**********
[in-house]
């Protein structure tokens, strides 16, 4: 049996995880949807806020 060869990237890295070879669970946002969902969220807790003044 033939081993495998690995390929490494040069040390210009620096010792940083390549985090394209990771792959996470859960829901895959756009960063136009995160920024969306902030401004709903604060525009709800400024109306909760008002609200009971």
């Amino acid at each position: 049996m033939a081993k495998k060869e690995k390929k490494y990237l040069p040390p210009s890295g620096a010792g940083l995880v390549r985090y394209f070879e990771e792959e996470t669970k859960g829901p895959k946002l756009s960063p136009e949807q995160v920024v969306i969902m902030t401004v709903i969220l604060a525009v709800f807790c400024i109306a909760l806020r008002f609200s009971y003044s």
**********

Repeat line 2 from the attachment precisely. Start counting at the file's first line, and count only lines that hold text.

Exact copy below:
């Protein structure tokens, strides 16, 4: 049996995880949807806020 060869990237890295070879669970946002969902969220807790003044 033939081993495998690995390929490494040069040390210009620096010792940083390549985090394209990771792959996470859960829901895959756009960063136009995160920024969306902030401004709903604060525009709800400024109306909760008002609200009971």